As the Euro celebrates its tenth anniversary, the pains that Eurosceptics like myself feared are fully evident in the differing monetary regimes available to the three European bubble economies of the UK, Ireland and Spain. Ireland and Spain were never at the core of Europe and never hoped to be the driving engine for interest rate policy in the Eurozone. Yet, they both joined the Eurozone because their politicians believed the benefits of integration outweighed the economic costs. Ultimately, they believed that harmonisation would eventually bring their economies into line with the core of Europe, France, Germany, Benelux, and Italy.
–The case against the Euro, June 2008
The harmonisation never came to pass. Instead what we got was an unbalanced Euroland in which Germany and the Netherlands exported and Spain, Portugal and Greece imported, running up enormous current account imbalances in the process. Take a look at the capital account figures in the financial sector balances from this FT chart.
These imbalances are a direct result of a monetary policy that was geared to slow-growth core Europe. The result was an enormous property bubble in Spain and Ireland in particular. It’s not as if a robust regulatory environment could have overridden these forces either; the Banco de España, Spain’s central bank, is widely credited as having run one of the more solid regulatory regimes in Euroland. Yet, this did not stop a runaway property bubble from forming and imploding.
Moreover, what these two charts also point out is that, in Spain and Ireland, enormous property busts turned what were fairly large government budget surpluses in 2006 – the largest in the euro zone except for Finland - into an enormous government budget deficit by 2009. The Netherlands is the only other country besides these three that had a surplus in the euro zone in 2006. I have shown you the other crisis country’s budget numbers and Germany’s over the decade. So here are Ireland’s.
Surpluses for every single year to 2006. It is inaccurate to say "we [Irish] added to the mess by managing our public finances like drunken sailors" as Shane Ross has done. The numbers do not support this in the least. But this is the sort of self-flagellation you hear in the Irish press all the time. Two years ago, I wrote a post "Ireland: the bust after the boom" which chronicled some of this. What I found most prescient, however, were my ending paragraphs:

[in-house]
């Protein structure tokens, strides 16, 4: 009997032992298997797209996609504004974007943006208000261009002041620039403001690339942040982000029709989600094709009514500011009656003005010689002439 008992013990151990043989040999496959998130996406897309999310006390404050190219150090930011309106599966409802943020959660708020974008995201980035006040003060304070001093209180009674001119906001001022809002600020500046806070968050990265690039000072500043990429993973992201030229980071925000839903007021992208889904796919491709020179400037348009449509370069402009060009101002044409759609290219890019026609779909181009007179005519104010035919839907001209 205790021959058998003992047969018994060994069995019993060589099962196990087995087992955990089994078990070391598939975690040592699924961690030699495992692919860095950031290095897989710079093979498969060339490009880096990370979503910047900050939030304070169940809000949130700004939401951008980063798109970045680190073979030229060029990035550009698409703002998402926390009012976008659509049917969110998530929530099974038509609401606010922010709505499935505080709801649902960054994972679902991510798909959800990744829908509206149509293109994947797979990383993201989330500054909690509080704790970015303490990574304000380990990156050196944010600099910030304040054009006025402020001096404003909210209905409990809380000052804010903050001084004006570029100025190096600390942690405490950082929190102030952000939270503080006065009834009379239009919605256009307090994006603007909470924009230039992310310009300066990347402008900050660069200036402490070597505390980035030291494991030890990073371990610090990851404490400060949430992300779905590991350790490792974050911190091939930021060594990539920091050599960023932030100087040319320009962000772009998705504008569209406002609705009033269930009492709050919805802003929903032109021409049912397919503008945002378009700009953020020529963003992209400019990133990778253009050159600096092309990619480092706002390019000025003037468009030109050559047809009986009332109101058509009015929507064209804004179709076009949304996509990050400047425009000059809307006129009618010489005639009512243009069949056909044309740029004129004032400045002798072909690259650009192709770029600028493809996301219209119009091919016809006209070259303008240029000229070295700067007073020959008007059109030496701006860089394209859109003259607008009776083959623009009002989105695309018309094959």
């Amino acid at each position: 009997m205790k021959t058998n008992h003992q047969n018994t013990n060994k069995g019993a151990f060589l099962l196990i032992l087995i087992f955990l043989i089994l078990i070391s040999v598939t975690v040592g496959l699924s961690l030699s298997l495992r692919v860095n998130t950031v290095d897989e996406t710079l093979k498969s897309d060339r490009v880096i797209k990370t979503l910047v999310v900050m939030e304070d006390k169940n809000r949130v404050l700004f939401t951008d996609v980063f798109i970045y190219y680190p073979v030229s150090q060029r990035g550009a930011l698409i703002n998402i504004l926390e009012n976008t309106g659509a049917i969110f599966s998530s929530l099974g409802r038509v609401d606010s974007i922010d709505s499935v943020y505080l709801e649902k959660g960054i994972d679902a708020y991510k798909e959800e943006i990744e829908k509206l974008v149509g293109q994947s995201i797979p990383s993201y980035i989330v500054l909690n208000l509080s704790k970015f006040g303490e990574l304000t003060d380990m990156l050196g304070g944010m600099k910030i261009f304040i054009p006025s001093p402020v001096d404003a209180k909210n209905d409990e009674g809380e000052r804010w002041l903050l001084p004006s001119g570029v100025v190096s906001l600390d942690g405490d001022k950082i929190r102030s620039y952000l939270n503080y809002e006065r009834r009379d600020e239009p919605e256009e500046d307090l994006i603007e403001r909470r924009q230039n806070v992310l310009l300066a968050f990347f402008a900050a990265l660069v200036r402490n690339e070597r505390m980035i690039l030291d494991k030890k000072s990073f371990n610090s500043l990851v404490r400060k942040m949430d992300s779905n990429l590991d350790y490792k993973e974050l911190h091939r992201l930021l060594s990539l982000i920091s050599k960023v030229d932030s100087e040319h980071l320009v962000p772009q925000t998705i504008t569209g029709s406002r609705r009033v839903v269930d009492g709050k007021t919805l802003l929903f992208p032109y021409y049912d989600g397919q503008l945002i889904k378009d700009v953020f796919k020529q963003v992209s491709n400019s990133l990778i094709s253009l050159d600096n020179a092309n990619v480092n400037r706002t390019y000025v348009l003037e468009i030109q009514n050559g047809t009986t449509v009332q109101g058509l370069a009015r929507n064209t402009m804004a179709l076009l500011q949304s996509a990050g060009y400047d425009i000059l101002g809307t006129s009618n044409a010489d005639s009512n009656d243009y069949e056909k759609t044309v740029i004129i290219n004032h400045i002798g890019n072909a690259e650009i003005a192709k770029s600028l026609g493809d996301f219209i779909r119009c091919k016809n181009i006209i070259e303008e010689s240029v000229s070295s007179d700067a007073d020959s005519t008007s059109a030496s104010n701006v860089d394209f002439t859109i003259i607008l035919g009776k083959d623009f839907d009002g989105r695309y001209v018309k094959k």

And with the fall in house prices in Ireland, the pride in its ‘Tiger Economy’ has turned to anger as jobs are lost and Ireland slips into recession. This anger is a large part of the ‘no’ vote on the Lisbon Treaty. It also stems from the fact that people were under the illusion that the good times were going to last forever. And now that its gone a bit pear shaped, people are in disbelief.
In the end, all of this will pass. Ireland will go through its own lost decade much as Japan and Germany did after their own property bubbles in the 1980s and 1990s. However, the underlying dynamism of the Irish economy will help to pull Ireland out of its funk sooner than either Japan or Germany with their statist-lite economic paradigms.
What would be a cause for concern is if Ireland began to intervene in the unwind process, propping up zombie companies and bailing out the financial sector. The U.S. seems on this road as we speak. Hopefully, Ireland will not follow its example. If the calls for government to do something, anything, lead to a statist model of dealing with the bust, expect a very long and difficult decade.
As we have learned, Ireland did follow America’s example. In fact, everyone has followed the all-bailout-all-the-time example. I will have more to say about this and what it means for Europe and the global economy in an upcoming post.
Update: This post is now written. See “The mindset will not change;a depressionary relapse may be coming – European version.”
National Economic Statistics – TradingEconomics
The PIGS’ external debt problem – VoxEU